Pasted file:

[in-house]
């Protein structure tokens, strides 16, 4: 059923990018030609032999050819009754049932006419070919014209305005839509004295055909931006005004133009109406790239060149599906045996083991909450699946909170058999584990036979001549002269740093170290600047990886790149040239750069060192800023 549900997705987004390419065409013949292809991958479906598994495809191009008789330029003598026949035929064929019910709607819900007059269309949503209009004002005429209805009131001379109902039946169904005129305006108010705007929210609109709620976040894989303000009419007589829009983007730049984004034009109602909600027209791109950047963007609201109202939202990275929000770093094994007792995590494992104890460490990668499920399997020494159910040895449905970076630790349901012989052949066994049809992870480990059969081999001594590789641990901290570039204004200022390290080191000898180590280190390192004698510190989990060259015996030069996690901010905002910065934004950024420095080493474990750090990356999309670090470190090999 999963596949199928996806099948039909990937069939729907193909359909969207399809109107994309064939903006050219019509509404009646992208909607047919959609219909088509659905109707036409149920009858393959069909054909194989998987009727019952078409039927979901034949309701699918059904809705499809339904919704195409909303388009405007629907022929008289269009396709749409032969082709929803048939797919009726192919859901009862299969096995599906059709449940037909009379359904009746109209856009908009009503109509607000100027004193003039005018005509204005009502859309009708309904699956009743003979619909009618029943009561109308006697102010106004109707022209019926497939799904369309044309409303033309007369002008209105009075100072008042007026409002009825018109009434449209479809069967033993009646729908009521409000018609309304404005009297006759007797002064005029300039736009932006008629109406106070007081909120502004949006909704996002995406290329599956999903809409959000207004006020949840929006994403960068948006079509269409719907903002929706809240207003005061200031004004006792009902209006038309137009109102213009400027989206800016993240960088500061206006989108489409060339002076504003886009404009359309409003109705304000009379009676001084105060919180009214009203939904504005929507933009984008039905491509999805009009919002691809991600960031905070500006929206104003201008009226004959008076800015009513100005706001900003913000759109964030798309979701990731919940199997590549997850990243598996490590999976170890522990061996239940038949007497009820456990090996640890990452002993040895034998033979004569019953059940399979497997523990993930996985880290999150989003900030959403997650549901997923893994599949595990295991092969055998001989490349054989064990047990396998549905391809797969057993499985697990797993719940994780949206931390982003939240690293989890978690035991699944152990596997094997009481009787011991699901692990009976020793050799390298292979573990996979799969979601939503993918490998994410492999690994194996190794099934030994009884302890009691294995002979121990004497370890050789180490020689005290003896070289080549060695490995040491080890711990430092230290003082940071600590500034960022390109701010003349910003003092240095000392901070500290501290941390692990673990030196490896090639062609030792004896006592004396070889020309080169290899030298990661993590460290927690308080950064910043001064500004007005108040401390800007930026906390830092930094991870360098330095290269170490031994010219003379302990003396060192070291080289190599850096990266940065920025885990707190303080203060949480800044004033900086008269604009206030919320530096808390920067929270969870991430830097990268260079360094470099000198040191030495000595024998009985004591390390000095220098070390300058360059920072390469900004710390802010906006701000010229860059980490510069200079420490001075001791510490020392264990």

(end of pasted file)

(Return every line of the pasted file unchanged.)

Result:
[in-house]
């Protein structure tokens, strides 16, 4: 059923990018030609032999050819009754049932006419070919014209305005839509004295055909931006005004133009109406790239060149599906045996083991909450699946909170058999584990036979001549002269740093170290600047990886790149040239750069060192800023 549900997705987004390419065409013949292809991958479906598994495809191009008789330029003598026949035929064929019910709607819900007059269309949503209009004002005429209805009131001379109902039946169904005129305006108010705007929210609109709620976040894989303000009419007589829009983007730049984004034009109602909600027209791109950047963007609201109202939202990275929000770093094994007792995590494992104890460490990668499920399997020494159910040895449905970076630790349901012989052949066994049809992870480990059969081999001594590789641990901290570039204004200022390290080191000898180590280190390192004698510190989990060259015996030069996690901010905002910065934004950024420095080493474990750090990356999309670090470190090999 999963596949199928996806099948039909990937069939729907193909359909969207399809109107994309064939903006050219019509509404009646992208909607047919959609219909088509659905109707036409149920009858393959069909054909194989998987009727019952078409039927979901034949309701699918059904809705499809339904919704195409909303388009405007629907022929008289269009396709749409032969082709929803048939797919009726192919859901009862299969096995599906059709449940037909009379359904009746109209856009908009009503109509607000100027004193003039005018005509204005009502859309009708309904699956009743003979619909009618029943009561109308006697102010106004109707022209019926497939799904369309044309409303033309007369002008209105009075100072008042007026409002009825018109009434449209479809069967033993009646729908009521409000018609309304404005009297006759007797002064005029300039736009932006008629109406106070007081909120502004949006909704996002995406290329599956999903809409959000207004006020949840929006994403960068948006079509269409719907903002929706809240207003005061200031004004006792009902209006038309137009109102213009400027989206800016993240960088500061206006989108489409060339002076504003886009404009359309409003109705304000009379009676001084105060919180009214009203939904504005929507933009984008039905491509999805009009919002691809991600960031905070500006929206104003201008009226004959008076800015009513100005706001900003913000759109964030798309979701990731919940199997590549997850990243598996490590999976170890522990061996239940038949007497009820456990090996640890990452002993040895034998033979004569019953059940399979497997523990993930996985880290999150989003900030959403997650549901997923893994599949595990295991092969055998001989490349054989064990047990396998549905391809797969057993499985697990797993719940994780949206931390982003939240690293989890978690035991699944152990596997094997009481009787011991699901692990009976020793050799390298292979573990996979799969979601939503993918490998994410492999690994194996190794099934030994009884302890009691294995002979121990004497370890050789180490020689005290003896070289080549060695490995040491080890711990430092230290003082940071600590500034960022390109701010003349910003003092240095000392901070500290501290941390692990673990030196490896090639062609030792004896006592004396070889020309080169290899030298990661993590460290927690308080950064910043001064500004007005108040401390800007930026906390830092930094991870360098330095290269170490031994010219003379302990003396060192070291080289190599850096990266940065920025885990707190303080203060949480800044004033900086008269604009206030919320530096808390920067929270969870991430830097990268260079360094470099000198040191030495000595024998009985004591390390000095220098070390300058360059920072390469900004710390802010906006701000010229860059980490510069200079420490001075001791510490020392264990």